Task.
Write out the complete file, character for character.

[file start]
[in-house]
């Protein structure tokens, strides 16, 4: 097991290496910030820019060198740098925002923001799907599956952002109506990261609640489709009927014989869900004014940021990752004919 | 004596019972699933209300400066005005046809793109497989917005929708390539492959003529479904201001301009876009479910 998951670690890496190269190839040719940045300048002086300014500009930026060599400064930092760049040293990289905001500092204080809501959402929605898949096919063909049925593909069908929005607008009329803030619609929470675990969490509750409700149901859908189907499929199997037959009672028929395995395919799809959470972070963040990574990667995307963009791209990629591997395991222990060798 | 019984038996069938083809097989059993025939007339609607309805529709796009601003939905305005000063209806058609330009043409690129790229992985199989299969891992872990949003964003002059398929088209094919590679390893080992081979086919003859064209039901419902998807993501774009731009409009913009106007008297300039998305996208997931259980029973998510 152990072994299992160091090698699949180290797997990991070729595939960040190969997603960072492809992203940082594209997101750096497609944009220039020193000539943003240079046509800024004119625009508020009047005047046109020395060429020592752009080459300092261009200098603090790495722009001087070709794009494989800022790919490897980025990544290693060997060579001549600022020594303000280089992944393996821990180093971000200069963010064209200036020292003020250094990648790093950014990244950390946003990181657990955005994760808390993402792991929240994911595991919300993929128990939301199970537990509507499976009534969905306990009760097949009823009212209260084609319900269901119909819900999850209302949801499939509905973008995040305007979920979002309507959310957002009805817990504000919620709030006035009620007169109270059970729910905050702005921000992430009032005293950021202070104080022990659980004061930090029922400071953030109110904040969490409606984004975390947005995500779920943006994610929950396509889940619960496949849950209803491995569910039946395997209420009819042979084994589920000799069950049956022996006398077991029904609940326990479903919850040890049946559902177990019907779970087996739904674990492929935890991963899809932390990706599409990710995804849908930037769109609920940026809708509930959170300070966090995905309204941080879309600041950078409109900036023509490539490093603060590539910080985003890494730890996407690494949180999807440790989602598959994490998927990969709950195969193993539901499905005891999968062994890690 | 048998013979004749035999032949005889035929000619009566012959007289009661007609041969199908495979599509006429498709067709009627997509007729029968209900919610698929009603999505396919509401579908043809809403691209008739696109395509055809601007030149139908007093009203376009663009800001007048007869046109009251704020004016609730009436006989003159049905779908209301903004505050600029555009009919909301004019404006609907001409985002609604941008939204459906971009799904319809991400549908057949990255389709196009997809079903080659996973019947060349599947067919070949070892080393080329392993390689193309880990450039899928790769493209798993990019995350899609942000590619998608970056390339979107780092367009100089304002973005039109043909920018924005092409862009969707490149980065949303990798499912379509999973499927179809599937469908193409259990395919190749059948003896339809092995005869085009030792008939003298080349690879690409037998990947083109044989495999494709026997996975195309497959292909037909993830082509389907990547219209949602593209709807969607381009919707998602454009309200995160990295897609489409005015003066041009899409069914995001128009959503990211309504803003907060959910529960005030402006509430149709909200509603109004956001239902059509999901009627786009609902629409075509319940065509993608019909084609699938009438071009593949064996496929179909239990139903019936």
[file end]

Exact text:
[in-house]
């Protein structure tokens, strides 16, 4: 097991290496910030820019060198740098925002923001799907599956952002109506990261609640489709009927014989869900004014940021990752004919 | 004596019972699933209300400066005005046809793109497989917005929708390539492959003529479904201001301009876009479910 998951670690890496190269190839040719940045300048002086300014500009930026060599400064930092760049040293990289905001500092204080809501959402929605898949096919063909049925593909069908929005607008009329803030619609929470675990969490509750409700149901859908189907499929199997037959009672028929395995395919799809959470972070963040990574990667995307963009791209990629591997395991222990060798 | 019984038996069938083809097989059993025939007339609607309805529709796009601003939905305005000063209806058609330009043409690129790229992985199989299969891992872990949003964003002059398929088209094919590679390893080992081979086919003859064209039901419902998807993501774009731009409009913009106007008297300039998305996208997931259980029973998510 152990072994299992160091090698699949180290797997990991070729595939960040190969997603960072492809992203940082594209997101750096497609944009220039020193000539943003240079046509800024004119625009508020009047005047046109020395060429020592752009080459300092261009200098603090790495722009001087070709794009494989800022790919490897980025990544290693060997060579001549600022020594303000280089992944393996821990180093971000200069963010064209200036020292003020250094990648790093950014990244950390946003990181657990955005994760808390993402792991929240994911595991919300993929128990939301199970537990509507499976009534969905306990009760097949009823009212209260084609319900269901119909819900999850209302949801499939509905973008995040305007979920979002309507959310957002009805817990504000919620709030006035009620007169109270059970729910905050702005921000992430009032005293950021202070104080022990659980004061930090029922400071953030109110904040969490409606984004975390947005995500779920943006994610929950396509889940619960496949849950209803491995569910039946395997209420009819042979084994589920000799069950049956022996006398077991029904609940326990479903919850040890049946559902177990019907779970087996739904674990492929935890991963899809932390990706599409990710995804849908930037769109609920940026809708509930959170300070966090995905309204941080879309600041950078409109900036023509490539490093603060590539910080985003890494730890996407690494949180999807440790989602598959994490998927990969709950195969193993539901499905005891999968062994890690 | 048998013979004749035999032949005889035929000619009566012959007289009661007609041969199908495979599509006429498709067709009627997509007729029968209900919610698929009603999505396919509401579908043809809403691209008739696109395509055809601007030149139908007093009203376009663009800001007048007869046109009251704020004016609730009436006989003159049905779908209301903004505050600029555009009919909301004019404006609907001409985002609604941008939204459906971009799904319809991400549908057949990255389709196009997809079903080659996973019947060349599947067919070949070892080393080329392993390689193309880990450039899928790769493209798993990019995350899609942000590619998608970056390339979107780092367009100089304002973005039109043909920018924005092409862009969707490149980065949303990798499912379509999973499927179809599937469908193409259990395919190749059948003896339809092995005869085009030792008939003298080349690879690409037998990947083109044989495999494709026997996975195309497959292909037909993830082509389907990547219209949602593209709807969607381009919707998602454009309200995160990295897609489409005015003066041009899409069914995001128009959503990211309504803003907060959910529960005030402006509430149709909200509603109004956001239902059509999901009627786009609902629409075509319940065509993608019909084609699938009438071009593949064996496929179909239990139903019936």